Mohali: Mohammed Shami’s crafty bowling performance was beautifully complemented by the grace and poise of Shubman Gill as India defeated Australia by five wickets in the opening ODI of the three-match series here on Friday.
Shami displayed his artistry with impressive figures of 5 for 51, reminding all and sundry of his skills while helping India restrict Australia to 276 after asking the visitors to make first use of the strip.
In reply, Gill once again stamped his authority with a 63-ball 74 and added 142 for the opening stand with the Asian Games-bound Ruturaj Gaikwad (71 off 77 balls) to set the foundation for victory, which, on paper, might have looked a bit more stretched than it actually was.
Victory was achieved in 48.4 overs as Suryakumar Yadav (50 off 49 balls) and skipper KL Rahul (58 not out off 63 balls) also played their part with only Shreyas Iyer (3) and Ishan Kishan (18) missing out on a batting party.
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Surya would especially be happy with his effort as he came in when India still needed 92 runs to win. It could have been a bit tricky but along with his skipper, the Mumbai batter showed calmness and also earned confidence with a much-needed half-century.
Gill, who hit his ninth half-century in ODIs, was undoubtedly the batting star of the day. He had six fours and two sixes in his knock but the short-arm pick-up pull off Marcus Stoinis left everyone stunned.
Off-spinner spinner Matthew Short was at the receiving end when he was lofted over long-off for the other six.
Gaikwad, who would have to switch on to the T20 mode in another two weeks’ time, had 10 boundaries to his credit. He hit cover drives and square drives and was especially severe on Sean Abbott.
For Australia, the only bright spot was leg-spinner Adam Zampa finding some bowling form with figures of 2/57 off 10 overs.
But the game-changer on the day was Shami, who doesn’t seem to feature in India’s first XI plans for the World Cup. He literally made a statement with his second five-wicket haul in ODIs.
His performance also put tremendous pressure on the weakest link among pacers Shardul Thakur (0/78 in 10 overs), who has been selected in the 15, primarily due to his batting skills.
Shami was literally unplayable in his opening spell, and then came back to remove a set Steve Smith (41 off 60 balls) in a short second stint, to disturb the visiting team’s momentum.
Stockily built wicketkeeper Jos Inglis (45 off 45 balls) and Marcus Stoinis (29 off 21 balls) added 62 runs for the sixth wicket to take Australia past the 250-run mark but it was certainly below par as Shami got Stoinis in the nick of time to put the brakes on their scoring.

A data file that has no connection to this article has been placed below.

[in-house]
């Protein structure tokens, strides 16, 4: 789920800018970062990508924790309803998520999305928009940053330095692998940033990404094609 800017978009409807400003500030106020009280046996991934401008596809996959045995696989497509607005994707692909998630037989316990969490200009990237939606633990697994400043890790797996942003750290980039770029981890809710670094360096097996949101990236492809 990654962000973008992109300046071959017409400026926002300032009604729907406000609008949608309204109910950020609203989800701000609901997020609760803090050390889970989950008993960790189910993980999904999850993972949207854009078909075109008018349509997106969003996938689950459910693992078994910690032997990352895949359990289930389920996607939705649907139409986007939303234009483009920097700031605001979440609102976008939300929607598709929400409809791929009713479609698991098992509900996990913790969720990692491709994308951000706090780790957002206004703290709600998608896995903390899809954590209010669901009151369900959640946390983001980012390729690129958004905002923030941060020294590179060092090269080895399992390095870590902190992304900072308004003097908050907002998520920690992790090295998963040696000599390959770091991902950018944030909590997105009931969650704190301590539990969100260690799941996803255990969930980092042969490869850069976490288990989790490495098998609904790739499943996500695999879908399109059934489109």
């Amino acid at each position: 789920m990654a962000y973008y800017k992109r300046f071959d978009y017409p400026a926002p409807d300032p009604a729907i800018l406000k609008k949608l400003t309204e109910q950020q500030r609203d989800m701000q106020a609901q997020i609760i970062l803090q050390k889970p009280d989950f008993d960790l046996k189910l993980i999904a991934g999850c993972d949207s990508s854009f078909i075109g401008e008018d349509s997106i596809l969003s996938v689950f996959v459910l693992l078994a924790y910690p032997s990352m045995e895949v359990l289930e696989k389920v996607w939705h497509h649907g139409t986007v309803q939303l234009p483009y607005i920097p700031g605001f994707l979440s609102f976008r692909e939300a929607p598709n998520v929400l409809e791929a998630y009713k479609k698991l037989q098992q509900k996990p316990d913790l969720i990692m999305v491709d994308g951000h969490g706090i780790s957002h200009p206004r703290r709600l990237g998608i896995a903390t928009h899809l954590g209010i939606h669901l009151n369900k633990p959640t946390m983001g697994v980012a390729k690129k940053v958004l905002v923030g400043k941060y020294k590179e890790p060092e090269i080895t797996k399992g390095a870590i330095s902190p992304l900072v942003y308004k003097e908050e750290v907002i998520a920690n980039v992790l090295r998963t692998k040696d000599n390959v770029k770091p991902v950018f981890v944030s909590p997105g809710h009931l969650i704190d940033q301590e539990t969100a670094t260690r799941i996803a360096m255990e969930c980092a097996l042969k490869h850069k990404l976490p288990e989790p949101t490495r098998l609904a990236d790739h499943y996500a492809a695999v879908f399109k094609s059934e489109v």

Warner (52 off 53 balls), Smith and Marnus Labuschagne (39 off 49 balls) all got starts but the lack of conversion did hurt the Aussies on a day when the Indian bowling unit was supremely effective without being exceptional.
All eyes were trained on Ravichandran Ashwin (1/47 in 10 overs) and he did find his rhythm in the second spell after looking rusty during the first spell. He went for 36 in his first six overs from the ‘Harbhajan Singh End’ but Rahul changed his end during the second spell and it read 4-0-11-1.
The Australian team also suffered due to freak dismissals, first when Labuschagne missed an Ashwin delivery while trying to play a reverse sweep and the ball ricocheted off Rahul’s pads with the batter out of his ground.
Then it was Cameron Green (31 off 52 balls), who was slowly but steadily setting it up with Inglis before a miscommunication led to his run-out.
But no praise will be enough for Shami, probably the most versatile seam and swing bowler of his generation, who has magic in those fingers and wrists.
In his very first over, Shami bowled one that moved in the air and just deviated away after pitching. It was full and pitched at a length where Mitchell Marsh had to press forward and the thickish outside edge was a regulation catch for Shubman Gill.
But the turning point was Shami’s second spell, where he bowled a sharp in-cutter that jagged back enough and Smith, who was late in reacting, inside edged onto the stumps.
In his third spell, he bowled one stumps and Stoinis’ heave across the line saw his stumps uprooted. It was difficult for India to lose after Shami’s efforts.